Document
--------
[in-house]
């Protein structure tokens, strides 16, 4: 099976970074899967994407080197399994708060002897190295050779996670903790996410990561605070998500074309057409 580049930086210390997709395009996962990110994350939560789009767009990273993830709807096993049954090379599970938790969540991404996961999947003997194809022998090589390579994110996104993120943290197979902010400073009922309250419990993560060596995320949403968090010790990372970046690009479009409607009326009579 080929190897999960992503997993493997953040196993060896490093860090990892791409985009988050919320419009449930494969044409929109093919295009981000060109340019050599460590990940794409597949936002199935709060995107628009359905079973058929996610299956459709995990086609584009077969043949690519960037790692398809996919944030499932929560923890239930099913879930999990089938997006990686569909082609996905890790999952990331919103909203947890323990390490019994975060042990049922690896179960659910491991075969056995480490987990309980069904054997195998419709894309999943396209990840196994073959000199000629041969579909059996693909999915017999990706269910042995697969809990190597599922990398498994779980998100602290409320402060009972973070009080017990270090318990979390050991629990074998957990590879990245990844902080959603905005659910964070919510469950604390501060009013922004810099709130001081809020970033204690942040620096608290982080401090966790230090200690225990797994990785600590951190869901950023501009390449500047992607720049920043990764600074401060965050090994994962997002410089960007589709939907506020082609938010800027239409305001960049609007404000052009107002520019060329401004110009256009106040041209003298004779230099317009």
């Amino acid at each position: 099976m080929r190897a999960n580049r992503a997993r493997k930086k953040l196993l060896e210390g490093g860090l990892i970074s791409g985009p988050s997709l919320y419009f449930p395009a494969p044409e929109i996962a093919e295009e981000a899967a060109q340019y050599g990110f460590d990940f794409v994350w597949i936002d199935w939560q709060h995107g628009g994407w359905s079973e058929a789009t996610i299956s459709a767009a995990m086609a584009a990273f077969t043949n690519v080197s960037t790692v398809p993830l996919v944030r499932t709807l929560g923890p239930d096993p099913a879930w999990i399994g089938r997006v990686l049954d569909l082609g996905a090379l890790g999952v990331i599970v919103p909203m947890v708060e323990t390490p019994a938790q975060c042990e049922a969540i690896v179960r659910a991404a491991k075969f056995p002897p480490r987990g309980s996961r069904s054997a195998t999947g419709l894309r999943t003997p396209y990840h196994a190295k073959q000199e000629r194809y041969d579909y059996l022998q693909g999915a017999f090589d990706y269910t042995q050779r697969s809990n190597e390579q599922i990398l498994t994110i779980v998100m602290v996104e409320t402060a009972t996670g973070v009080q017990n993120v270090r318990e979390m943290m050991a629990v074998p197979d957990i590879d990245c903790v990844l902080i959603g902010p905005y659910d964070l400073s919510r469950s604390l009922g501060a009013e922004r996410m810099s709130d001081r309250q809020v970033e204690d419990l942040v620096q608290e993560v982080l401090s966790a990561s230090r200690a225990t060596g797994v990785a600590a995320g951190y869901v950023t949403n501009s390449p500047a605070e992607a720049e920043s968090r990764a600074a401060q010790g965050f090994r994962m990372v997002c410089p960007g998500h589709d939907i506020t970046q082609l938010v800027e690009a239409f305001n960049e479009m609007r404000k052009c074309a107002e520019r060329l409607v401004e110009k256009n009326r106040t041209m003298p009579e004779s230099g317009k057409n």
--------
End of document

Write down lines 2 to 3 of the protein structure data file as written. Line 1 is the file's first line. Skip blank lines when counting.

């Protein structure tokens, strides 16, 4: 099976970074899967994407080197399994708060002897190295050779996670903790996410990561605070998500074309057409 580049930086210390997709395009996962990110994350939560789009767009990273993830709807096993049954090379599970938790969540991404996961999947003997194809022998090589390579994110996104993120943290197979902010400073009922309250419990993560060596995320949403968090010790990372970046690009479009409607009326009579 080929190897999960992503997993493997953040196993060896490093860090990892791409985009988050919320419009449930494969044409929109093919295009981000060109340019050599460590990940794409597949936002199935709060995107628009359905079973058929996610299956459709995990086609584009077969043949690519960037790692398809996919944030499932929560923890239930099913879930999990089938997006990686569909082609996905890790999952990331919103909203947890323990390490019994975060042990049922690896179960659910491991075969056995480490987990309980069904054997195998419709894309999943396209990840196994073959000199000629041969579909059996693909999915017999990706269910042995697969809990190597599922990398498994779980998100602290409320402060009972973070009080017990270090318990979390050991629990074998957990590879990245990844902080959603905005659910964070919510469950604390501060009013922004810099709130001081809020970033204690942040620096608290982080401090966790230090200690225990797994990785600590951190869901950023501009390449500047992607720049920043990764600074401060965050090994994962997002410089960007589709939907506020082609938010800027239409305001960049609007404000052009107002520019060329401004110009256009106040041209003298004779230099317009």
């Amino acid at each position: 099976m080929r190897a999960n580049r992503a997993r493997k930086k953040l196993l060896e210390g490093g860090l990892i970074s791409g985009p988050s997709l919320y419009f449930p395009a494969p044409e929109i996962a093919e295009e981000a899967a060109q340019y050599g990110f460590d990940f794409v994350w597949i936002d199935w939560q709060h995107g628009g994407w359905s079973e058929a789009t996610i299956s459709a767009a995990m086609a584009a990273f077969t043949n690519v080197s960037t790692v398809p993830l996919v944030r499932t709807l929560g923890p239930d096993p099913a879930w999990i399994g089938r997006v990686l049954d569909l082609g996905a090379l890790g999952v990331i599970v919103p909203m947890v708060e323990t390490p019994a938790q975060c042990e049922a969540i690896v179960r659910a991404a491991k075969f056995p002897p480490r987990g309980s996961r069904s054997a195998t999947g419709l894309r999943t003997p396209y990840h196994a190295k073959q000199e000629r194809y041969d579909y059996l022998q693909g999915a017999f090589d990706y269910t042995q050779r697969s809990n190597e390579q599922i990398l498994t994110i779980v998100m602290v996104e409320t402060a009972t996670g973070v009080q017990n993120v270090r318990e979390m943290m050991a629990v074998p197979d957990i590879d990245c903790v990844l902080i959603g902010p905005y659910d964070l400073s919510r469950s604390l009922g501060a009013e922004r996410m810099s709130d001081r309250q809020v970033e204690d419990l942040v620096q608290e993560v982080l401090s966790a990561s230090r200690a225990t060596g797994v990785a600590a995320g951190y869901v950023t949403n501009s390449p500047a605070e992607a720049e920043s968090r990764a600074a401060q010790g965050f090994r994962m990372v997002c410089p960007g998500h589709d939907i506020t970046q082609l938010v800027e690009a239409f305001n960049e479009m609007r404000k052009c074309a107002e520019r060329l409607v401004e110009k256009n009326r106040t041209m003298p009579e004779s230099g317009k057409n």